Making films and TV is getting easier and harder as the Platinum Age of television abounds with new networks like Netflix and Hulu, but the old Hollywood rules still apply
By Robin Rowe
HOLLYWOOD, CA (Gosh!TV) 2017/1/1 – Is your New Year’s resolution to make a film or TV series? Here’s a quick guide…
A distributor or network buys the finished film or series. An executive producer raises the money to produce the show. A line producer makes the show, spends the the money the EP raises. A director directs the cast. The casting director auditions the actors and presents them to the EP or director. The editor works with the director or EP to finish the show.
The writer sells her work to an EP through an agent. As a rule-of-thumb, the price for the script will be 2.5% of the film’s production budget. The agent takes 10% of the 2.5% the writer gets. If you do the math, a project has to be big to support an agent.
A film may be indie or studio. A studio film is made by the studio rather than for the studio. To greenlight a studio film, the head of the studio must approve it. That is, studio films are decided by six very rich and difficult to access people. Most studio films are big budget action films or based on best-selling books.
Studios have layers of executives whose job it is to vet projects offered to the studio by agents who have already vetted the projects. Most agents don’t have time to look at writers unknown to them because they want to spend time promoting talent they already have, that repeat sales are best.
Anyone can be an independent filmmaker. All it takes is money. However, most films, even hits, lose money. Most films never get financed. Most indie films that do start production are never finished. The first-time EP often goes bankrupt. The only investors who will invest in an indie film are those who are unwise, who want a high-risk tax write-off or who have a personal passion that goes beyond business. There is very little indie TV, although there are many indie web series.
Films typically take 10 years to get made in Hollywood, from conception to screen. TV can be faster, however, few pilots get made. Only 1 in 20 TV pilots that do get shot will make it to series. Most pilots will never be seen anywhere, even though they were made with stars. That a pilot gets made or goes to series is decided by the network chief. He may quickly change his mind based on ratings.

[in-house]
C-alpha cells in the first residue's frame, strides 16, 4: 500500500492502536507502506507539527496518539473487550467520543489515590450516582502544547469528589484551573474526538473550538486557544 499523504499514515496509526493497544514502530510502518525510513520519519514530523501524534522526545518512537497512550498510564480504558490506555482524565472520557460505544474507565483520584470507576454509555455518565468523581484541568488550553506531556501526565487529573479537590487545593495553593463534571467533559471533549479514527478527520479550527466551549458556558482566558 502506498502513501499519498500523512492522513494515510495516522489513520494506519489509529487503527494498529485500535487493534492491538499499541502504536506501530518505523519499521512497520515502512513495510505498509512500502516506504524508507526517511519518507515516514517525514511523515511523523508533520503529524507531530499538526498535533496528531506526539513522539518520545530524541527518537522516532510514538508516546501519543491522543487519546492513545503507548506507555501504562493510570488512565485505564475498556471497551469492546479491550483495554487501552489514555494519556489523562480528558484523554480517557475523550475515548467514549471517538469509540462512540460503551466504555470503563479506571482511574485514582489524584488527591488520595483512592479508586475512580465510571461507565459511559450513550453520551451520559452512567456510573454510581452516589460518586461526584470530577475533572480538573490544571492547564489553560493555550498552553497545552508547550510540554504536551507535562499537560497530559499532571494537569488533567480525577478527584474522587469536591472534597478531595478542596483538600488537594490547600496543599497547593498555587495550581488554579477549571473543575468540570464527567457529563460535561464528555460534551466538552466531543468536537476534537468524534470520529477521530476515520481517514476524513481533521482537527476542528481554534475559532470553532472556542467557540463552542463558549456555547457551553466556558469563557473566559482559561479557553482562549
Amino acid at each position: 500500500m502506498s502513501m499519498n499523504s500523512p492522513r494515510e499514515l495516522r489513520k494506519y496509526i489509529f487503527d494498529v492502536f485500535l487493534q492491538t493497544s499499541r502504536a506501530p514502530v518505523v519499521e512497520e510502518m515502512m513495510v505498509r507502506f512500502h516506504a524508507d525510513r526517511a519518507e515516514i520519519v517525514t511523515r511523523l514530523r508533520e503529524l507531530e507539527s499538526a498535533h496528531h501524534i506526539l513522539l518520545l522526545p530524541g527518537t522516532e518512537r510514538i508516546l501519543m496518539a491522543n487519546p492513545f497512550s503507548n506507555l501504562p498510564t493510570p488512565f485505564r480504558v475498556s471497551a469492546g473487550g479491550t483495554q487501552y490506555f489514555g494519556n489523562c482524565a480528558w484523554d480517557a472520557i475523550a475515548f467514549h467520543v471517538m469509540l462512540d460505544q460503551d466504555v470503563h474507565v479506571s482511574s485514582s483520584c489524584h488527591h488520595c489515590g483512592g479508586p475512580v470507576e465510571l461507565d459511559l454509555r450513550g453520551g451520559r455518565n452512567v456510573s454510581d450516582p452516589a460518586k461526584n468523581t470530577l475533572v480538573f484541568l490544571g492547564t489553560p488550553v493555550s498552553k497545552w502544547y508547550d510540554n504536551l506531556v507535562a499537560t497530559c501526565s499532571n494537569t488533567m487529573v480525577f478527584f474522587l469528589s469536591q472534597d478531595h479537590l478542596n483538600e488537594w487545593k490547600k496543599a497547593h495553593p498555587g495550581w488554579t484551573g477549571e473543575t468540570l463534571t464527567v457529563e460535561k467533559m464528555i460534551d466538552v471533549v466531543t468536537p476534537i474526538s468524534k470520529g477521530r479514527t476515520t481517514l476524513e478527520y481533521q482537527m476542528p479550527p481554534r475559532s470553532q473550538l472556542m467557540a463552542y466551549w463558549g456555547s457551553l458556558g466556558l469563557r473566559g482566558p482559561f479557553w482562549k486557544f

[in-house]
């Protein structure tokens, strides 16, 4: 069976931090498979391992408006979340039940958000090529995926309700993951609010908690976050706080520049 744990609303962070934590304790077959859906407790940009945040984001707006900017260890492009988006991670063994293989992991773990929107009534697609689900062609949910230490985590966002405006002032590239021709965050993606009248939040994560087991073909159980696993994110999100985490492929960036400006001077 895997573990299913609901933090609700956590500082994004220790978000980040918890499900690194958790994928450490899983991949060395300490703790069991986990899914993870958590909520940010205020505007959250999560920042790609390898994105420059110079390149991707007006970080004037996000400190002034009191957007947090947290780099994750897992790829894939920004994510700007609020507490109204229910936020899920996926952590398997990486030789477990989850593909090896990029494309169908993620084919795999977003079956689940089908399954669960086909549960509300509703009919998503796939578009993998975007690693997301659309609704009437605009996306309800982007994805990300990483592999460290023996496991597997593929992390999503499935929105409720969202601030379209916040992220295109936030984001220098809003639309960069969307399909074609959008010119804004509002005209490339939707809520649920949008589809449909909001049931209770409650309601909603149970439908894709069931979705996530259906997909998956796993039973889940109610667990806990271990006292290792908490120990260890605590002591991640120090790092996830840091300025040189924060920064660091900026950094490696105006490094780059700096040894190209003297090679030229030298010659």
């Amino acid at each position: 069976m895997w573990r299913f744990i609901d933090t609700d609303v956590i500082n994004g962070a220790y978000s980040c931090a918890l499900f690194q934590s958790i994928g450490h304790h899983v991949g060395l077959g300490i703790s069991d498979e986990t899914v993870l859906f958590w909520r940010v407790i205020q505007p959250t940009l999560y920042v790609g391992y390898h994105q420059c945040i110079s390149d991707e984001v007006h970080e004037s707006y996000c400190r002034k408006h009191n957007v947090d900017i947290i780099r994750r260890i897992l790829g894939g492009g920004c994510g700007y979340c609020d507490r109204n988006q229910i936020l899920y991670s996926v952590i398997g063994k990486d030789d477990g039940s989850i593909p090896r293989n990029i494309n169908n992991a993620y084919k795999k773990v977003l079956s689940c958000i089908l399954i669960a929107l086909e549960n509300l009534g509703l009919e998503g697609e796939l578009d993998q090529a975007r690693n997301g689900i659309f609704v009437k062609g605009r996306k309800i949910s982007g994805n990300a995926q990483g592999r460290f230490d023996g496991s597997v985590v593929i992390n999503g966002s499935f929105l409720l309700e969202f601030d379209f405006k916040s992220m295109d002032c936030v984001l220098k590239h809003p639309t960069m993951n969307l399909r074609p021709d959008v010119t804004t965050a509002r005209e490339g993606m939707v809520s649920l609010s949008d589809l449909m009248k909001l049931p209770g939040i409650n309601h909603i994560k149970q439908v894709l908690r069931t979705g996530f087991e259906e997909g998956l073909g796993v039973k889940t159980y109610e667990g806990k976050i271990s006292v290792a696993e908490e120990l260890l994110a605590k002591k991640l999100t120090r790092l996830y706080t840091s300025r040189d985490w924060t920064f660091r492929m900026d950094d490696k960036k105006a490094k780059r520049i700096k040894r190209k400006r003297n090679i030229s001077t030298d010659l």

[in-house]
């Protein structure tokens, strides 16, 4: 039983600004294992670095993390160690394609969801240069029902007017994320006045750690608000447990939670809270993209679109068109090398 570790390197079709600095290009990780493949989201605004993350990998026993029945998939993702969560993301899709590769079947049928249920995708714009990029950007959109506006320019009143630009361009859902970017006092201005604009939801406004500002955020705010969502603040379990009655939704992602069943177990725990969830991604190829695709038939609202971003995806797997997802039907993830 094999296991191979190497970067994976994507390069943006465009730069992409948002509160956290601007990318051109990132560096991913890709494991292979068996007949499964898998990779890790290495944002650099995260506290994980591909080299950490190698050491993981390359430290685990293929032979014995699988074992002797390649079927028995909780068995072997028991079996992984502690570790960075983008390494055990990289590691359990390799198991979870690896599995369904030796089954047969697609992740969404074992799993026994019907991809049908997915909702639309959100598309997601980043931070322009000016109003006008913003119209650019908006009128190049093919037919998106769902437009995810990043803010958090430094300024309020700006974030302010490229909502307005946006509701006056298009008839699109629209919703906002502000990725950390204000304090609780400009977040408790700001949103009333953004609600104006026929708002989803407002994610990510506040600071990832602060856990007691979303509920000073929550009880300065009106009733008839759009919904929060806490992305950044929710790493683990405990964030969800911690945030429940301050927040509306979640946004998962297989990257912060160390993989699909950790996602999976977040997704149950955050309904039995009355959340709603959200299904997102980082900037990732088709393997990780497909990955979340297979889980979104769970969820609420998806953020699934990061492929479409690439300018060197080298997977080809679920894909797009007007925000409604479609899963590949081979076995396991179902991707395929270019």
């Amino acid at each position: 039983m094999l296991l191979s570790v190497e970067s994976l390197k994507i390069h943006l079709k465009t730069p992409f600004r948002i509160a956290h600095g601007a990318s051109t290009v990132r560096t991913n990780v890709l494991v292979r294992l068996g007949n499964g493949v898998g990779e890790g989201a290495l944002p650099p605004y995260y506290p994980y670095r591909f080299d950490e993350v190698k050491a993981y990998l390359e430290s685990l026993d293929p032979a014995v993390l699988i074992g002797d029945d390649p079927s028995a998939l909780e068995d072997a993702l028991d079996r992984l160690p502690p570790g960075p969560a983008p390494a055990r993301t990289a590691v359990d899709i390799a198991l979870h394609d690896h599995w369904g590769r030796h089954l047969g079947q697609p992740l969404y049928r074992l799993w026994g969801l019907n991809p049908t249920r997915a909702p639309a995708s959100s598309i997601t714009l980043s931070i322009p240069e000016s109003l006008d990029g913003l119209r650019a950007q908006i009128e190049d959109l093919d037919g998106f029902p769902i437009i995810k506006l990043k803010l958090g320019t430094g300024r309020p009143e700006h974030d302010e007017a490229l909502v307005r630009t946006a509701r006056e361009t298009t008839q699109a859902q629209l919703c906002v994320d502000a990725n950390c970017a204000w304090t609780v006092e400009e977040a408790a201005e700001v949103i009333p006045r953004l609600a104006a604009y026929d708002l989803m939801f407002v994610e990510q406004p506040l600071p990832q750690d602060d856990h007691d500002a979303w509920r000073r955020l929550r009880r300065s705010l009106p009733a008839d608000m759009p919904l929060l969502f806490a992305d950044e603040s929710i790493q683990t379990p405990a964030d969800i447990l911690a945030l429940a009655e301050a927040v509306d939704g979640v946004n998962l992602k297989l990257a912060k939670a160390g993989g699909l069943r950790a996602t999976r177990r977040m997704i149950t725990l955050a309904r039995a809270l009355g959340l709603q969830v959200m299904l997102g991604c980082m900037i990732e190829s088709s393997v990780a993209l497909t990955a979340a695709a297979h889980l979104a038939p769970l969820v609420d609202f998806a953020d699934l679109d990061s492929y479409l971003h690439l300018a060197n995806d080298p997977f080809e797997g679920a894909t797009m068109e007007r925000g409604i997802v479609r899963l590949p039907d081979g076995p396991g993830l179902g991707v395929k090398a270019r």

Everyone who is already famous and successful is pitching the same people you want to pitch. You have to seem better than they are. How will you do that?
Ways that have worked before…
- Start as a page at the studio and work your way up
- Start in the mail room at an agency and work your way up
- Go to film school and make friends with people who will be famous later
- Cultivate famous friends or relatives who can help you gain access
- Be famous already for something else, so that rich people will be begging to meet you and listen to your ideas
- Be so rich already that you don’t care about the money, that it’s simply about the art for you
- Be an tax expert or attorney who understands film financing credits like Section 181 and convince high wealth individuals they need to use this
- Raise money on IndieGoGo or Kickstarter
- Do the book first and make it a bestseller
- Do the web series first and make it a hit
- Be incredibly lucky
If you’re frightened by the above, don’t be. What you are attempting is highly competitive, like being an Olympic athlete. Not many reach the top. However, new people are doing so all the time. Hollywood and the Olympics love new, if you’re awesome.
Amazon Prime and PBS have online submission forms, offer a bit of an open door. Everyone else will tell you they don’t accept unsolicited material. That’s not entirely true because it’s ok to query anyone.
A query is a brief letter explaining who you are, why you’re interesting, and asking if they would like to know more about your project. Cold query letters go into what’s called the slush pile. That you won’t get an immediate response to a query is normal. If you do get a fast response, it’s probably going to be a pass. When there’s a positive response, it is normal that it comes a year later. There’s that much backlog.
Because Hollywood is generating more material than anyone knows what to do with, the slush pile is low priority. Agents typically clean out their slush pile when changing agencies or during vacation, have a huge backlog. Same with producers. A warm query, that is, one coming with a referral from a friend of the recipient, comes ahead of cold queries.
Every Hollywood success story has a crucial element of luck. If you ask anyone in Hollywood how to follow in his or her footsteps, you will be told that you couldn’t possibly. Someone offered them a lucky break, a once-in-a-lifetime opportunity. It can take years to become an overnight success. Luck happens.
Hollywood understands luck is vital and likes lucky people. Losers will volunteer how difficult or unfair life seems to them. Because they feel frustrated and invisible, people who are desperately seeking a break in Hollywood will often tell everyone they meet how much disrespect they have for people more successful than themselves. They will volunteer how they met some producer or agent who they think is an idiot and wrecked their chances. The listener of such venting might agree, but is wondering what sort of person talks this way behind someone’s back. Winners don’t talk that way. And, they don’t focus on failure.
When talking with Hollywood, or anywhere, always present yourself as a winner. That is, as someone who’s been extremely lucky and grateful for every success you’ve achieved.